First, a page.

IDF Curve Update for Climate Change Impacts - Rational Method and Design Storm Considerations

climate change Canada
Feels like a 10-year Chicago rain distribution ...
Intensity-duration-frequency (IDF) curves describe rainfall intensities used for drainage design. Sometimes the data are used directly as part of the Rational Method to calculate peak runoff rates at an instant in time. But such a simple application is rare as part of modern flood risk assessment and storm drainage remediation - in those more sophisticated applications, a temporal distribution of rainfall intensities is required to simulate the infiltration, runoff, routing, and storage processes in rural watersheds or urban drainage networks.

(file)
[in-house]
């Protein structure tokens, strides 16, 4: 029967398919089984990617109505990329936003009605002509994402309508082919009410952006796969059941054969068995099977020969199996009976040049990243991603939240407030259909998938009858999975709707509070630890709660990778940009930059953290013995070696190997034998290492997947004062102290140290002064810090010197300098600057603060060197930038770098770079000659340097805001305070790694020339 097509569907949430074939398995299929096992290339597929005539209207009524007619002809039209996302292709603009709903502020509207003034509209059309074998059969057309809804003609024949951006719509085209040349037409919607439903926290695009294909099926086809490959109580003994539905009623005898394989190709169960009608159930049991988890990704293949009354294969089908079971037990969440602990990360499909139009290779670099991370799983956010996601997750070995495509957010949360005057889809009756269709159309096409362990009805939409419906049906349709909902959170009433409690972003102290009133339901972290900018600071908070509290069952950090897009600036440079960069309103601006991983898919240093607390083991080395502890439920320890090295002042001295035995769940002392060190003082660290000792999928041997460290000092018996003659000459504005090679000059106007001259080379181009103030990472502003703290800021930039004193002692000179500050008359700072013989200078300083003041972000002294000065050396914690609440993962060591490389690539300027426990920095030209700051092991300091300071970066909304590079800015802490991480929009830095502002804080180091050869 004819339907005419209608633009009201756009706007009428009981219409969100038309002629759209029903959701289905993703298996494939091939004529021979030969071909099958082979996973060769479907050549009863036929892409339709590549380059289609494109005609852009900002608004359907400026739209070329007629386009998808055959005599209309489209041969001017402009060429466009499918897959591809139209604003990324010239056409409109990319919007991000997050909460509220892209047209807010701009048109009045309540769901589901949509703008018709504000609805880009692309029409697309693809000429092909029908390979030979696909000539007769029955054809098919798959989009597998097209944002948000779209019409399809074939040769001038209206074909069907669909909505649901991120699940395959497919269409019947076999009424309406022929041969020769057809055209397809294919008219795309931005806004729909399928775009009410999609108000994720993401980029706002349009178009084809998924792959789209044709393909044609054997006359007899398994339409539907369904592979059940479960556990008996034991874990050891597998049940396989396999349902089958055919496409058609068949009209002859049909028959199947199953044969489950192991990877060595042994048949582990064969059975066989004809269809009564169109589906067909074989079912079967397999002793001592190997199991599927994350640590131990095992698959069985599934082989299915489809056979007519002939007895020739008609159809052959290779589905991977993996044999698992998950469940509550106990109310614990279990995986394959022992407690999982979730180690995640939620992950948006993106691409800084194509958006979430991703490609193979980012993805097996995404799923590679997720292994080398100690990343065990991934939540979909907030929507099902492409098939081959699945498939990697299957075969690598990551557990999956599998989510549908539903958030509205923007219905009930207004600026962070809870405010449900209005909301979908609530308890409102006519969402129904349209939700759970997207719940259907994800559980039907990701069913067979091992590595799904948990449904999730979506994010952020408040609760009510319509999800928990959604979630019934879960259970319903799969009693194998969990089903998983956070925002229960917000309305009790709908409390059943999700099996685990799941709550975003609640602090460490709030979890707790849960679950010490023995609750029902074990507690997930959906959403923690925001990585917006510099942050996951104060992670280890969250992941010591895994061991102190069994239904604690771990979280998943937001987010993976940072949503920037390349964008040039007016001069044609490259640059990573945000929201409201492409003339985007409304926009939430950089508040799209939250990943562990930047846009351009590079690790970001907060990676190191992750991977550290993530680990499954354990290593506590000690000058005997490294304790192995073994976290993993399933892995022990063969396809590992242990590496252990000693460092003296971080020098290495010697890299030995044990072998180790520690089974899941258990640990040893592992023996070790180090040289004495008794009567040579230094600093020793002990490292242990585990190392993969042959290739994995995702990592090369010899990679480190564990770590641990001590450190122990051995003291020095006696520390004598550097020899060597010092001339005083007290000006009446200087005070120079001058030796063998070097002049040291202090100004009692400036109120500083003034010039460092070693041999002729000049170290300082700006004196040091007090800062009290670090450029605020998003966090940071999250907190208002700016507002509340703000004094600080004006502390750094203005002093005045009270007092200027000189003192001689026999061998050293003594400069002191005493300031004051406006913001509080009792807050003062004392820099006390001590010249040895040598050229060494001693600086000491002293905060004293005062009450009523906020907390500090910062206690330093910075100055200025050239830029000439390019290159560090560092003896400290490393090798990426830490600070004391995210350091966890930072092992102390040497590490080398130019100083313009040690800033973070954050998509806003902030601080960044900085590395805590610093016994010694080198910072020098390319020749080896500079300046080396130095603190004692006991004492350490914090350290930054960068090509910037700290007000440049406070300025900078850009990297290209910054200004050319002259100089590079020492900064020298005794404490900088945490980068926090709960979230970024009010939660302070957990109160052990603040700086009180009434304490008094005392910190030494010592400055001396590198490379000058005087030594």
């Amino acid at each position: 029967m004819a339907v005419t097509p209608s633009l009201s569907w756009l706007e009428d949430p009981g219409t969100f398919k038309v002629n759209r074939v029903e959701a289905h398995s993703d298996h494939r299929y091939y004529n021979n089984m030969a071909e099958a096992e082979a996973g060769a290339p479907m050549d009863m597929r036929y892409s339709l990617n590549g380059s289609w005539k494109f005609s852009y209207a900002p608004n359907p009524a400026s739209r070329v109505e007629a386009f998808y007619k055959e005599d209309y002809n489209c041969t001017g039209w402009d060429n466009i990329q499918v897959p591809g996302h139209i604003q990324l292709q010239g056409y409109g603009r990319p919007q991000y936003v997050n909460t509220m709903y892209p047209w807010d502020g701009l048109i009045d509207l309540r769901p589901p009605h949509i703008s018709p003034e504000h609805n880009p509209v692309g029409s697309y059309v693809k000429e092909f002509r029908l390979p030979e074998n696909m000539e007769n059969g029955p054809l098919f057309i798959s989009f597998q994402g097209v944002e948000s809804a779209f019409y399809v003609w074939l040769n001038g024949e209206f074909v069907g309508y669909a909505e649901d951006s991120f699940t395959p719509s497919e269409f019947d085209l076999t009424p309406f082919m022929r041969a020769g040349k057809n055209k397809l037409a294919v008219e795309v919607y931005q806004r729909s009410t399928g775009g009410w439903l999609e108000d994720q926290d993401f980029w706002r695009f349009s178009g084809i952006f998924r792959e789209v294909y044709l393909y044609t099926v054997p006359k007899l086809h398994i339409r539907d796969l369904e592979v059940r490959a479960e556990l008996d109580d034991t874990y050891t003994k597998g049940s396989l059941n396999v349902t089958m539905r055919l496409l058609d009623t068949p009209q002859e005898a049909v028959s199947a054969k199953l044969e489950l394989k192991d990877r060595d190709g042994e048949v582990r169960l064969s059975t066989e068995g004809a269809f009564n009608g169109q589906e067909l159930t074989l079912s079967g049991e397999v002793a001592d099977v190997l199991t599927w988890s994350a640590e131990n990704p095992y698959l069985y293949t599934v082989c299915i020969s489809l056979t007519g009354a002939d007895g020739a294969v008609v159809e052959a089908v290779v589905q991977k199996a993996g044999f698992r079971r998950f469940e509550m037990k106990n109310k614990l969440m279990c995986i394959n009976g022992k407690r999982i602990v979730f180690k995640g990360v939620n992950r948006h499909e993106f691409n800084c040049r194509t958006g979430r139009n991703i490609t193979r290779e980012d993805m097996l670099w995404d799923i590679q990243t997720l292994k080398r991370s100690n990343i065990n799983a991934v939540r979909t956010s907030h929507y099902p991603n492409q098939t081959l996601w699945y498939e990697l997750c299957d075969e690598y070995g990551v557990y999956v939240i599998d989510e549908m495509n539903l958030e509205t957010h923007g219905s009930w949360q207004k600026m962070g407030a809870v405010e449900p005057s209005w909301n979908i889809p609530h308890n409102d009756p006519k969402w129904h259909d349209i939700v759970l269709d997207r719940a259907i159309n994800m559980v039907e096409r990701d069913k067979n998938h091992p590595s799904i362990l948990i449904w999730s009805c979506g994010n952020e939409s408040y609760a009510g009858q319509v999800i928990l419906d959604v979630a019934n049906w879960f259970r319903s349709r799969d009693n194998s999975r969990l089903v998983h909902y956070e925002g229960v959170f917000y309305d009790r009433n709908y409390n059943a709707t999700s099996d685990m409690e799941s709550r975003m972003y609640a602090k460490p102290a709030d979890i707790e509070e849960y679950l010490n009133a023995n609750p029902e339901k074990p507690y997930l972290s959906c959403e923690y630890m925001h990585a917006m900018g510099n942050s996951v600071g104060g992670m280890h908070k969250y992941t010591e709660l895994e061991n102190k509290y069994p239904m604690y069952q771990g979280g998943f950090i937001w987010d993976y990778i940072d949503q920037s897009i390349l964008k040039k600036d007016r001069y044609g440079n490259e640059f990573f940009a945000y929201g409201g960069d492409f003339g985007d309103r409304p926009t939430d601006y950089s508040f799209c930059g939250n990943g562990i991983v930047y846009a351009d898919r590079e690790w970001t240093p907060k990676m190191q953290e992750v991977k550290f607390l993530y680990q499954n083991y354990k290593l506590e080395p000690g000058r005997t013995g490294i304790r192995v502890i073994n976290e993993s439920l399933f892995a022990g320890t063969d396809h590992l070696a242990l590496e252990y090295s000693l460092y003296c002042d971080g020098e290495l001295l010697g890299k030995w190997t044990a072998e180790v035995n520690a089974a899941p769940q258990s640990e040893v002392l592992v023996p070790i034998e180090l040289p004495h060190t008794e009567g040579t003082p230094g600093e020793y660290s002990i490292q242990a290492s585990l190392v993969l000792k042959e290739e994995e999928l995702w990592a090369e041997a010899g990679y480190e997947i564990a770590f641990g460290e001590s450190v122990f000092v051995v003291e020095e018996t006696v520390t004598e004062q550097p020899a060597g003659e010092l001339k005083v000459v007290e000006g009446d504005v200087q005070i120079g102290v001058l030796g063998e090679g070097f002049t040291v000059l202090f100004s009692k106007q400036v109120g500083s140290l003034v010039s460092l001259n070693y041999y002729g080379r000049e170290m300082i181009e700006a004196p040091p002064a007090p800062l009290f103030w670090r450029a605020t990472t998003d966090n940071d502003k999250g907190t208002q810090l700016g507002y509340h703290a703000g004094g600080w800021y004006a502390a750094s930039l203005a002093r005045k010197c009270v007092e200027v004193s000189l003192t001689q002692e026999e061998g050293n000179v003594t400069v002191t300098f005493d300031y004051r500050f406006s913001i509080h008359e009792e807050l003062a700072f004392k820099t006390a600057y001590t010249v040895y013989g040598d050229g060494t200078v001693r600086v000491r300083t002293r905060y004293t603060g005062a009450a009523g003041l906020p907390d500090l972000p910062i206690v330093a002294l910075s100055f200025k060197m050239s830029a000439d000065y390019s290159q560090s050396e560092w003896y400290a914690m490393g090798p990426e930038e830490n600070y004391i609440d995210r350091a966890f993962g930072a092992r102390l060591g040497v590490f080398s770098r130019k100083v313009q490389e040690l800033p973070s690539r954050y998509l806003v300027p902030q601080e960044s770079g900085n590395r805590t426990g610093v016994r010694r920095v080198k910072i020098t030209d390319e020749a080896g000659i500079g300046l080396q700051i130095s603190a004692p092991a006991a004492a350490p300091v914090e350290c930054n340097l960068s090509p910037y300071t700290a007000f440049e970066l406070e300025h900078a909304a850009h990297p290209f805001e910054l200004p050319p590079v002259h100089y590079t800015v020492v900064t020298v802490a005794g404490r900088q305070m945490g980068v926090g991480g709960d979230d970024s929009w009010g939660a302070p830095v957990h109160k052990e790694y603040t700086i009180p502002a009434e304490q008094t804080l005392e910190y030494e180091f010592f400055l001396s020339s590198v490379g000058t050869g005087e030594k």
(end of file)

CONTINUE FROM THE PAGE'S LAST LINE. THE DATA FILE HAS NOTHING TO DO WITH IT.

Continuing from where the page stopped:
The temporal distribution of rainfall - also called a hyetograph or design storm - is essential for deriving a times-series of flow (aka a hydrograph) or flood water levels in systems. So simple Rational Method calculations using IDF curves are to photos what robust simulations with hyetographs are to videos.

Significant emphasis has been placed on updating IDF curves as a means of assessing climate change impacts to drainage systems. But less emphasis has been placed on updating the more critical hyetographs used in flood risk assessment and remediation. Why is that important? Because hydrologists can take the same underlying IDF data and turn it into either very conservative or unconservative design storms. That's right. While there are best practices, there are no rules for selecting the pattern, duration or peak intensity of design storms.

To show this, below are hyetographs used for flood risk assessment and remediation design in a Greater Toronto Area (GTA) municipality. All of these are "100 year design storms", meaning they theoretically have a probability of 1% of being exceeded in any year.